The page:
Tuesday, June 1, 2010

Ted Koppel's son Andrew found dead in New York apartment

This image released by ABC shows Ted Koppel in the Nightline studios 22 November 2005 in Washington, DC.
Andrew Koppel, son of TV anchor Ted Koppel, died early Monday morning after a marathon day of drinking in New York City. He was 40. The New York Post reports Andrew went to an apartment late in the night with a new drinking buddy, Russell Wimberly, and was later found in a bedroom, unconscious and not breathing.

Belinda Caban, a resident of the apartment where Koppel died, said, "He was just really messed up when he came in. He was very drunk. I didn't understand anything he said. We took him to the bedroom and laid him down to rest."

"His complexion wasn't right. It was pale. I said to call the police," Caban said of finding Koppel later that night. "When the ambulance came, they said he was dead."

Andrew Koppel was an attorney for the New York City Housing Authority. He was Ted Koppel's only son and the third of four children.

The medical examiner has not yet determined the cause of death, and no one has been charged.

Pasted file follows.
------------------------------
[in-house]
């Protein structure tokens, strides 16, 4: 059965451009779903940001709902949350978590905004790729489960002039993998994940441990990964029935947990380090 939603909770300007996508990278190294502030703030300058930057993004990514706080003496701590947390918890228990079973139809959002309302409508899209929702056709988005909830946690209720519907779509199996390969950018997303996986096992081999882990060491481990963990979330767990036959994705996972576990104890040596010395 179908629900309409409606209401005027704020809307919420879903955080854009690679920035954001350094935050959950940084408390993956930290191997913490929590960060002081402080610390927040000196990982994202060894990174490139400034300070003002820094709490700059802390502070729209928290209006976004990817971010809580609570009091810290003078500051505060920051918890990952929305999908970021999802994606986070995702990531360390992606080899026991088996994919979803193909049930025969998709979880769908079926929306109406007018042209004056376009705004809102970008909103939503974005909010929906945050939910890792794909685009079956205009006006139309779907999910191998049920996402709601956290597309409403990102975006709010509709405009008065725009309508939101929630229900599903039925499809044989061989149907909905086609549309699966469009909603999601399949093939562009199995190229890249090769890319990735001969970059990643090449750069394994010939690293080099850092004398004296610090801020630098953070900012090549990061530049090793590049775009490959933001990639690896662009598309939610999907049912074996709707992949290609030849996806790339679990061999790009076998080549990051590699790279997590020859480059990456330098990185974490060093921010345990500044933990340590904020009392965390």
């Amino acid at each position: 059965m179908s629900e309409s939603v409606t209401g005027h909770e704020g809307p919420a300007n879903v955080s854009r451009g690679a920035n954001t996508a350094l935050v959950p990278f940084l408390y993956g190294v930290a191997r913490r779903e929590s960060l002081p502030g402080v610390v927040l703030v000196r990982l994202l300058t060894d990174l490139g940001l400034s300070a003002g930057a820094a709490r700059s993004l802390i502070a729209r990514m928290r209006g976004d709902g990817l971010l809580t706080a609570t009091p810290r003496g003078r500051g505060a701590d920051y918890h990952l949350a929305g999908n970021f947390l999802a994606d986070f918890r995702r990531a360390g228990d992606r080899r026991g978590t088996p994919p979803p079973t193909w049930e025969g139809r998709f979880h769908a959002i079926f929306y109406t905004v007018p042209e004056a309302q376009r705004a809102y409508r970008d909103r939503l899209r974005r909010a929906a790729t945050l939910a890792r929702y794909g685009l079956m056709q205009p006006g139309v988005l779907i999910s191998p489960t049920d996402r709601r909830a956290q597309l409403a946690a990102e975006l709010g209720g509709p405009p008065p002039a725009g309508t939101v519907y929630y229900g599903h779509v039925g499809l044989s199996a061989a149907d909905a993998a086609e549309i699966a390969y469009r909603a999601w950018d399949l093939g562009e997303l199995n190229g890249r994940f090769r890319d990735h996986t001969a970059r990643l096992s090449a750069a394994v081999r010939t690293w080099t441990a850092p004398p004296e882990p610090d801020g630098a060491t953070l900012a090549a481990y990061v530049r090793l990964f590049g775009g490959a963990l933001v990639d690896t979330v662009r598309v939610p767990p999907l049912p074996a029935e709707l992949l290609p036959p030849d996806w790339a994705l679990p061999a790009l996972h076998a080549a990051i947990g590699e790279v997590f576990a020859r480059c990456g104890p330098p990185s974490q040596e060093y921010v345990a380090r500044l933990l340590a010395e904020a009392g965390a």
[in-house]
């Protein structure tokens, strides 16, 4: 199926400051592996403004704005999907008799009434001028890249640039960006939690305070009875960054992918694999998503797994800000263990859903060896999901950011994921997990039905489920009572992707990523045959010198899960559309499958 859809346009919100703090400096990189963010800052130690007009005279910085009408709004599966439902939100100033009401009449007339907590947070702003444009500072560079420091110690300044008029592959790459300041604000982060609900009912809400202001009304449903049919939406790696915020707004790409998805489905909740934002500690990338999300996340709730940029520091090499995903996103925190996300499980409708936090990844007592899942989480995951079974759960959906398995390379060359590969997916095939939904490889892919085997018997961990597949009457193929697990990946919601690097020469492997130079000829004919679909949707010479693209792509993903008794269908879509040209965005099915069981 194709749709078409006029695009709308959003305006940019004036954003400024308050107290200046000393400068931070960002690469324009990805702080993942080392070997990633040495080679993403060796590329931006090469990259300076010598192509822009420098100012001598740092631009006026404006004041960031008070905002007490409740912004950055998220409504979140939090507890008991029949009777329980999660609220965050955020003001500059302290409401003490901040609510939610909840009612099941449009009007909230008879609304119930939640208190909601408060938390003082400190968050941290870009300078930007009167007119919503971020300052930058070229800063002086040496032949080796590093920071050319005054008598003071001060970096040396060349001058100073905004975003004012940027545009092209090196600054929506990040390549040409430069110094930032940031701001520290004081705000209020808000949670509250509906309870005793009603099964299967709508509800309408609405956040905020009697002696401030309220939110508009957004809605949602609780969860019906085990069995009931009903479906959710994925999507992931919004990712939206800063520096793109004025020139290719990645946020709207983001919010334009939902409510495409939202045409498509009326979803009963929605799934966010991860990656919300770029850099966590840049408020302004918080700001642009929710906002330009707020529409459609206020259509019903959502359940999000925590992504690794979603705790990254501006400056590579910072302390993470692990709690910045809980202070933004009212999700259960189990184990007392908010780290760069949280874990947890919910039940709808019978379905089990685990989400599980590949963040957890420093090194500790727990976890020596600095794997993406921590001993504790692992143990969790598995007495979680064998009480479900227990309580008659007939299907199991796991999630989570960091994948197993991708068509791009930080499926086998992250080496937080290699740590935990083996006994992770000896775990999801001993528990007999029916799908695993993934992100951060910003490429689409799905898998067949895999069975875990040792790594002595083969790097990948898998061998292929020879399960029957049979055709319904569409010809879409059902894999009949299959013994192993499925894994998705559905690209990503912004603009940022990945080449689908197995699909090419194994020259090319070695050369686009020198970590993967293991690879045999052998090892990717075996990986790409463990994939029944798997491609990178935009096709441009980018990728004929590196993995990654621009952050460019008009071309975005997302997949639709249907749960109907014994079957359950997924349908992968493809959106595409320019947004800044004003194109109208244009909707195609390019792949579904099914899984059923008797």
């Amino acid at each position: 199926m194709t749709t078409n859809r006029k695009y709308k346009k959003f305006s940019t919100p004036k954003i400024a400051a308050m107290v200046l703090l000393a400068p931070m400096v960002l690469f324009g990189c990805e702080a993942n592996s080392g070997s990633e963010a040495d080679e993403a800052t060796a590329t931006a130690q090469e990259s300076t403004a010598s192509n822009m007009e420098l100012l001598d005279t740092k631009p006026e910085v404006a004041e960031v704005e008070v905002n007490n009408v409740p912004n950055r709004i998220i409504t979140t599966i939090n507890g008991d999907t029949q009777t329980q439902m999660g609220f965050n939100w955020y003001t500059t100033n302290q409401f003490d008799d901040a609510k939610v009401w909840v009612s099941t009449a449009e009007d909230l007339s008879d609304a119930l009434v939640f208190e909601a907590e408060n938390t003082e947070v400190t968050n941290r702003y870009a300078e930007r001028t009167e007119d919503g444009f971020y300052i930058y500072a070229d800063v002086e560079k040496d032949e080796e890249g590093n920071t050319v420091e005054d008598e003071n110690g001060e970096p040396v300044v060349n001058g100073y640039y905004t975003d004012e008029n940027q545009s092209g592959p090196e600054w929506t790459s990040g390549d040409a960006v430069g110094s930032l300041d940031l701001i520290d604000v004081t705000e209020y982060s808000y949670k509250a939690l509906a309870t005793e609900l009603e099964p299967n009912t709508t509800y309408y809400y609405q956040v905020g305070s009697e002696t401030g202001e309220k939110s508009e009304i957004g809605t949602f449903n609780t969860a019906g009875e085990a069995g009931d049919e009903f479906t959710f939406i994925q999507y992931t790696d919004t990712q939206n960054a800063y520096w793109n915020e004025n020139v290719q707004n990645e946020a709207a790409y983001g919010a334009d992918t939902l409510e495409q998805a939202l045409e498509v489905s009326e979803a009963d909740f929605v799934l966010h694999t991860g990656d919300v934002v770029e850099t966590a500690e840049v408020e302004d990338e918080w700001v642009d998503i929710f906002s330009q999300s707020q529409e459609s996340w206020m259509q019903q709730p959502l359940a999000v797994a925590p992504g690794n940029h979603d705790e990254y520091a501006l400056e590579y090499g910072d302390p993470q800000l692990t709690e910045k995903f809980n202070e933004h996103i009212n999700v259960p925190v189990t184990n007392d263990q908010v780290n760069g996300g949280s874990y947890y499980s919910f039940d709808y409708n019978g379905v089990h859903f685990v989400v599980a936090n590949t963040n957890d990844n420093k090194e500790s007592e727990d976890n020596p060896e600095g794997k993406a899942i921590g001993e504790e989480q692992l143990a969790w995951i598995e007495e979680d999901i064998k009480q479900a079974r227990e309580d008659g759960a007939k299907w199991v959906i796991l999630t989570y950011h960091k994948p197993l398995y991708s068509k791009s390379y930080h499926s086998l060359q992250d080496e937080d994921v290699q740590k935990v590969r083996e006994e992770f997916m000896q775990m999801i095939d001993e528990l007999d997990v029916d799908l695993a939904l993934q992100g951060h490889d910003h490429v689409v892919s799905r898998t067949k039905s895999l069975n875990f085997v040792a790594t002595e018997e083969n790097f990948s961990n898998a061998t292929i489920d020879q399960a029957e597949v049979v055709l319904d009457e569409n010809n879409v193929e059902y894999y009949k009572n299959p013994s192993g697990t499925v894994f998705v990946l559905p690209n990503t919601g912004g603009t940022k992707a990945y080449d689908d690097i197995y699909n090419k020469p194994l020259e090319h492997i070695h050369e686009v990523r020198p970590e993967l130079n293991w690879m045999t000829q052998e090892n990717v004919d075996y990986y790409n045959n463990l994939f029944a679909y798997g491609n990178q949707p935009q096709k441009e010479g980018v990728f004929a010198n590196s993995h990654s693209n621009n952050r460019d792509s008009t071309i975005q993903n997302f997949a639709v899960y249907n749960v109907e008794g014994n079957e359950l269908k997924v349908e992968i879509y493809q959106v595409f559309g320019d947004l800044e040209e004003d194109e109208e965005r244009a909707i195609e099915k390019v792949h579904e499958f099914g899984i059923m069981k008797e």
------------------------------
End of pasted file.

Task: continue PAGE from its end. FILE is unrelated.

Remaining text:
The Post reports Koppel lived with his girlfriend and their "baby daughter."

Russell Wimberly recalled meeting Koppel earlier in the day: "He had a straw hat on, and I had one on, and he said, 'Nice hat, man.' We got to talking, and he started buying me drinks. There was a lot of alcohol. He didn't take anything else [drugs] around me, and neither of us ate all day. We talked about our kids ... He said he had a kid and loved [her] a lot."

The binge led to a cab ride to Caban's apartment. Koppel and Wimberly stopped on the way to buy whiskey and beer.

"[He] wasn't feeling good," Wimberly said of Koppel. "I told him to lay down and turn the light off. He was snoring really loud. I thought he was out."

The Post notes Andrew Koppel was involved in an alcohol-related "fender bender" driving his father's Mercedes in Maryland in 1990. In 1993, he was convicted of an assault on a senator's aide in Washington, D.C., and sent to alcohol treatment.